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Foundation De 11 Lijnen exhibition focuses on Jasper John's works that feature his hands
Jasper Johns, Periscope 1, 1979. Lithograph. 127 x 91.4 cm.


OUDENBURG.- Jasper Johns has been using his own handprint as an element in his paintings, drawings, and prints for close to 50 years. This exhibition presents many of his lithographs and intaglios that demonstrate not only the wide variety of effects he has achieved through this deceptively simple device but his mastery of printmaking techniques.

The first time Johns used his hands as a component of a work was in 1962, in four Study for Skin drawings. These were made by the artist covering his face and hands in oil and imprinting them on paper. Since these drawings were studies for a "rolled-out" sculpture of a head, this first manifestation of the artist's hands can be seen as incidental. However, later that year, handprints appeared as focal points in several important paintings, including Diver, Land's End, and Periscope (Hart Crane), as well as in large drawings.

Revisiting established subject matter is a hallmark of John's sensibility: I like to repeat an image in another medium to see the play between the two: the image and the medium. A year after the Skin drawings, the artist began to explore the imprint theme in lithography at Tatyana Grosman's Universal Limited Art Editions, on Long Island (where he had made his first prints in 1960). The results were Hand- a "test" of whether oil or soap would be the best substance to transfer the impression of John's skin to a lithographic stone, Hatteras, and two stones that were later realized as Skin with O'Hara Poem and Pinion.

Since then, Johns has periodically returned to the motif in both paintings and prints. This has included "rephrasing" the themes of the 1962 paintings Land's End and Periscope (Hart Crane) in lithographs at Gemini G.E.L. in Los Angeles and intaglios at London's Petersburg Press, and making several large triptych intaglios at ULAE after the 1984 painting, Untitled (Red, Yellow, Blue).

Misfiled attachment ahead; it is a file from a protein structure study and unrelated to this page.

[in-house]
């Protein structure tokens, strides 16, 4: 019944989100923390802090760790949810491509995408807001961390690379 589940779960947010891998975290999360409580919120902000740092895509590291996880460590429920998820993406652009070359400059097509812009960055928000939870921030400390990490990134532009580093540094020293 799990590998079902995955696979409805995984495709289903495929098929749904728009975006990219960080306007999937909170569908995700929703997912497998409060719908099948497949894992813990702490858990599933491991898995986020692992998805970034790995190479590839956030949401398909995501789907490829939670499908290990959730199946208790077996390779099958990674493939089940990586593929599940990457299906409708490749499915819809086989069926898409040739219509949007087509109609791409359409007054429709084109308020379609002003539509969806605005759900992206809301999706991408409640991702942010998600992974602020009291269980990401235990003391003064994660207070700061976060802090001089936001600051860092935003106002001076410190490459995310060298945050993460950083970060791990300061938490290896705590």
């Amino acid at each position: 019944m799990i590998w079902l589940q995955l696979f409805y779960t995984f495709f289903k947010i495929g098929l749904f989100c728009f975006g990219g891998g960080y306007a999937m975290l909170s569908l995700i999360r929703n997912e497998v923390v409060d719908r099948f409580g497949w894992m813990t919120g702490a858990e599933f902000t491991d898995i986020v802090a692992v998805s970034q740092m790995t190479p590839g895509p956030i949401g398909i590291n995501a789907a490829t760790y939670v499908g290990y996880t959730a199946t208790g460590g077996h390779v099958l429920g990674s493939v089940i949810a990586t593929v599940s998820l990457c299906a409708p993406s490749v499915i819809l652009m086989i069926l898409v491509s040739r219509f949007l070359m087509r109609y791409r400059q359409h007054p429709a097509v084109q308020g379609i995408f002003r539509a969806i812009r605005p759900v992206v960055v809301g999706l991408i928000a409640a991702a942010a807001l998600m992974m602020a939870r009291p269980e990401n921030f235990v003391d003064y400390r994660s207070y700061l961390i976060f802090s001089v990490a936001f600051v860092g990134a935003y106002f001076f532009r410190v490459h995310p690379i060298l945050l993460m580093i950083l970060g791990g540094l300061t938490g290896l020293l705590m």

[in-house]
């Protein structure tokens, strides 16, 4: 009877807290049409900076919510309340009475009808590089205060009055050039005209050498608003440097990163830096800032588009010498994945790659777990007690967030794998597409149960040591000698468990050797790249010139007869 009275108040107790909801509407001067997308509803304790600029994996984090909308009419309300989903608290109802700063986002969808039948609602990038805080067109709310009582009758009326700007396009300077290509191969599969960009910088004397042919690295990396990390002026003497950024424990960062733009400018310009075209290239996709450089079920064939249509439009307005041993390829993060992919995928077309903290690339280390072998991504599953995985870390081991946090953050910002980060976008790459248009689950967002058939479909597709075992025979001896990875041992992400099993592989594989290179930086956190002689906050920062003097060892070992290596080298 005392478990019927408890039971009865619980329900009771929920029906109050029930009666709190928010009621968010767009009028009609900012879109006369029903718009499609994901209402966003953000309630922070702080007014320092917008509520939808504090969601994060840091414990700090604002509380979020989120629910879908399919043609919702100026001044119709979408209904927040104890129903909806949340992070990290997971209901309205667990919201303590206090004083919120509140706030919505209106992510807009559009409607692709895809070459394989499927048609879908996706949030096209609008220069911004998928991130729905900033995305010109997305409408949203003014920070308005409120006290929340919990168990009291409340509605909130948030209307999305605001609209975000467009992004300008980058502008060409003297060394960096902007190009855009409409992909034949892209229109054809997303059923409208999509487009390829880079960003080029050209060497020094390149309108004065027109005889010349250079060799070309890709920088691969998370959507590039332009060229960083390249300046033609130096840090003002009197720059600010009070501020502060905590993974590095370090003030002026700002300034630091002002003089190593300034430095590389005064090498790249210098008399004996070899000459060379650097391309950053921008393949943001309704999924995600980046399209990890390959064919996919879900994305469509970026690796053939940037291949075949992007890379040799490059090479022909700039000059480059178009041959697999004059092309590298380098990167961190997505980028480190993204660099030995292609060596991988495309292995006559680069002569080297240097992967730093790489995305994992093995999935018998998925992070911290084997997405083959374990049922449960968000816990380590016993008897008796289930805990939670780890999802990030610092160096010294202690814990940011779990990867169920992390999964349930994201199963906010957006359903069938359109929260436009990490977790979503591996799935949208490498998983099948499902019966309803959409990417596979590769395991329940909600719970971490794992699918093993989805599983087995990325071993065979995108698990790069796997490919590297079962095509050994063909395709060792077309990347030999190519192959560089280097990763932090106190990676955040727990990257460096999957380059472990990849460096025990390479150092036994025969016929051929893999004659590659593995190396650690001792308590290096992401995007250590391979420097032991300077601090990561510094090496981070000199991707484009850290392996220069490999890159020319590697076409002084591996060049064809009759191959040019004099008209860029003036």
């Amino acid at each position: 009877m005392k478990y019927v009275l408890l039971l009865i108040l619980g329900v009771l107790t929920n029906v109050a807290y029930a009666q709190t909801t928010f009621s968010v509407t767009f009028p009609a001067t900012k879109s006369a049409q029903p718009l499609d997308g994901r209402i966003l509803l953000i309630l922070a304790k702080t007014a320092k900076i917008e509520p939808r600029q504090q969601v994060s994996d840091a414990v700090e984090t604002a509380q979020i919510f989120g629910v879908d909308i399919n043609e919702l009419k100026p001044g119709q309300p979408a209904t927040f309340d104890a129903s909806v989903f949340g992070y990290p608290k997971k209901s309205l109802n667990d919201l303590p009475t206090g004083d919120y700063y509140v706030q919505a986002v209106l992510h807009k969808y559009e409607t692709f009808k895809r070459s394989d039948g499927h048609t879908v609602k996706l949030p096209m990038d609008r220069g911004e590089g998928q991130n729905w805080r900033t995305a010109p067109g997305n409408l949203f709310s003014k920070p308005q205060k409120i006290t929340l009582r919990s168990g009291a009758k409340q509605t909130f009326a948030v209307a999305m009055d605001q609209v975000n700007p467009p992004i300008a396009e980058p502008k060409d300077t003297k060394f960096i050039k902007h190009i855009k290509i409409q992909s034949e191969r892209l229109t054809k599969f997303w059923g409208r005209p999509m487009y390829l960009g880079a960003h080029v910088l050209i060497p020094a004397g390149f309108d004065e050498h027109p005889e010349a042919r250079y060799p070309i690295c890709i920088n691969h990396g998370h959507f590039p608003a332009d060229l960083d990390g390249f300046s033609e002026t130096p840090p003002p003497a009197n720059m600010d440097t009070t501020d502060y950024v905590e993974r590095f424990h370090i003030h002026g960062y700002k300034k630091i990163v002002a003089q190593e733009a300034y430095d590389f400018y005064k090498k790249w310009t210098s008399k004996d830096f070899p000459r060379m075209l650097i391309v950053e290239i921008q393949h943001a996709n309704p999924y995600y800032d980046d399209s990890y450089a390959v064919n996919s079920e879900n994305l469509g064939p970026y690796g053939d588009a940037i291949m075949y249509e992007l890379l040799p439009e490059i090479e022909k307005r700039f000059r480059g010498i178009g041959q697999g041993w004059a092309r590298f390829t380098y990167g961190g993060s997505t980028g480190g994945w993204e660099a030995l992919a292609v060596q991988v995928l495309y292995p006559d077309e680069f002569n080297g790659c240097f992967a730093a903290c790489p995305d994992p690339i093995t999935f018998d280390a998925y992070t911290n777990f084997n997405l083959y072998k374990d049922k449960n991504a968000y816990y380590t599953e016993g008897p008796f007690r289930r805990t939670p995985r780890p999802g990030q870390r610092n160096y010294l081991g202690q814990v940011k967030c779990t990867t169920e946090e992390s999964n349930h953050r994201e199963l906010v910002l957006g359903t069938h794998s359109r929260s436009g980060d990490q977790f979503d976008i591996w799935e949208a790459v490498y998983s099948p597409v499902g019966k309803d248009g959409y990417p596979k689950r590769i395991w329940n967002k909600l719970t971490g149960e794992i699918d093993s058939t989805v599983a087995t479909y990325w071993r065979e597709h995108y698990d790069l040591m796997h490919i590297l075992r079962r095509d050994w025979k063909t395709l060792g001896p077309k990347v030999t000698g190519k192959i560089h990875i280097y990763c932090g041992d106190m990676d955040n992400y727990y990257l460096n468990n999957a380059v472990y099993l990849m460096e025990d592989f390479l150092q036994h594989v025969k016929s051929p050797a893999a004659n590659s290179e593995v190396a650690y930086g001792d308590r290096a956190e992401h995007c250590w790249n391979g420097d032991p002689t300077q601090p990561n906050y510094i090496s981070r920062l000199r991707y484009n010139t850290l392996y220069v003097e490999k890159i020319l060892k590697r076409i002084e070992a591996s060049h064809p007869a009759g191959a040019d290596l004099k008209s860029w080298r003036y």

Of note among the many "Savarin"-themed lithographs and monotypes in which hands make an appearance is the large monotype with a background of handprints in secondary colors reminiscent of prehistoric cave painting, and the Savarin lithograph of 1981 that references Edvard Munch's famous image (also a lithograph) Self-Portrait with Skeleton Arm, but with Johns' "living" arm in place of the skeletal one and a Savarin can replacing Munch's likeness (John's Savarins can be viewed as metaphorical self-portraits - the artist as his brushes - as well as still lifes).

An intriguing recent use of hand imagery can be found in Fragment of a Letter (2010), an intaglio diptych that contains the same excerpt of a letter from Vincent Van Gogh to his colleague Emile Bernard in each panel but the words on the left-hand side have been rendered in sign language, in a multiplicity of miniature, gesturing hand symbols in rectangles mirrored in the respective panels. There is a large handprint at the bottom of the right-hand panel, reflecting Van Gogh's signoff to his friend with a "handshake".

These elements are much more literal than Johns usually allows, but the "farewell" handprint is still somewhat enigmatic, regardless of the presumed textual equivalent. The hands in the artist's other prints project outright ambigousness. They may be imagined as suggesting a greeting, or symbolizing peace or friendship, or indicating a warning or admonition, or signaling distress, or more than one of these at once, or something else entirely, including functioning as neutral embellishment. They do not elucidate the works they are a part of, but enhance the inherent mystery of the whole.

Tony Twole






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